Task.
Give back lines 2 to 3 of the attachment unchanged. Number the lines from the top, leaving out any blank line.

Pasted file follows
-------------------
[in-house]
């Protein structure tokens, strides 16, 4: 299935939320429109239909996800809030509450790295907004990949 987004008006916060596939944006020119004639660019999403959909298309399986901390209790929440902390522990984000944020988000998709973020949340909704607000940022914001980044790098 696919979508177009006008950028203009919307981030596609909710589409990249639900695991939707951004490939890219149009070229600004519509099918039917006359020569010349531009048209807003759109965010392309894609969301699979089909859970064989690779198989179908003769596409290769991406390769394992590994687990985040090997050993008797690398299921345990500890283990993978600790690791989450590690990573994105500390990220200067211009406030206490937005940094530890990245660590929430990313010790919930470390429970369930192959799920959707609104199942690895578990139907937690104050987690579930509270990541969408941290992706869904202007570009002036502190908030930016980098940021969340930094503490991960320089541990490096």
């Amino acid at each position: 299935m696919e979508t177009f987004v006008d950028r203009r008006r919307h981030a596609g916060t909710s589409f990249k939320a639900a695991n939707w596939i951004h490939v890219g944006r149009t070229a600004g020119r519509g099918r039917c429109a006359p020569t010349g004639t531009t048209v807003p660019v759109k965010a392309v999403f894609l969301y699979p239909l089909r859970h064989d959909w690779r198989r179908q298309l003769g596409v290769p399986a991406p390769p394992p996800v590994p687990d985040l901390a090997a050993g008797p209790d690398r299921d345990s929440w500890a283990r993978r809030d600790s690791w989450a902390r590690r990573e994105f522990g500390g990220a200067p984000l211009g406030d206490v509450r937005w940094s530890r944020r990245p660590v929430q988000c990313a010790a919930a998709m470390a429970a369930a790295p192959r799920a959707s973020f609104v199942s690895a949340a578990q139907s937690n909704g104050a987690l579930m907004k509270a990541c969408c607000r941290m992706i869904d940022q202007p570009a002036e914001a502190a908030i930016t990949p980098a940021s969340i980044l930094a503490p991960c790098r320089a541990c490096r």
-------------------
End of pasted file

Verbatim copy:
């Protein structure tokens, strides 16, 4: 299935939320429109239909996800809030509450790295907004990949 987004008006916060596939944006020119004639660019999403959909298309399986901390209790929440902390522990984000944020988000998709973020949340909704607000940022914001980044790098 696919979508177009006008950028203009919307981030596609909710589409990249639900695991939707951004490939890219149009070229600004519509099918039917006359020569010349531009048209807003759109965010392309894609969301699979089909859970064989690779198989179908003769596409290769991406390769394992590994687990985040090997050993008797690398299921345990500890283990993978600790690791989450590690990573994105500390990220200067211009406030206490937005940094530890990245660590929430990313010790919930470390429970369930192959799920959707609104199942690895578990139907937690104050987690579930509270990541969408941290992706869904202007570009002036502190908030930016980098940021969340930094503490991960320089541990490096």
């Amino acid at each position: 299935m696919e979508t177009f987004v006008d950028r203009r008006r919307h981030a596609g916060t909710s589409f990249k939320a639900a695991n939707w596939i951004h490939v890219g944006r149009t070229a600004g020119r519509g099918r039917c429109a006359p020569t010349g004639t531009t048209v807003p660019v759109k965010a392309v999403f894609l969301y699979p239909l089909r859970h064989d959909w690779r198989r179908q298309l003769g596409v290769p399986a991406p390769p394992p996800v590994p687990d985040l901390a090997a050993g008797p209790d690398r299921d345990s929440w500890a283990r993978r809030d600790s690791w989450a902390r590690r990573e994105f522990g500390g990220a200067p984000l211009g406030d206490v509450r937005w940094s530890r944020r990245p660590v929430q988000c990313a010790a919930a998709m470390a429970a369930a790295p192959r799920a959707s973020f609104v199942s690895a949340a578990q139907s937690n909704g104050a987690l579930m907004k509270a990541c969408c607000r941290m992706i869904d940022q202007p570009a002036e914001a502190a908030i930016t990949p980098a940021s969340i980044l930094a503490p991960c790098r320089a541990c490096r």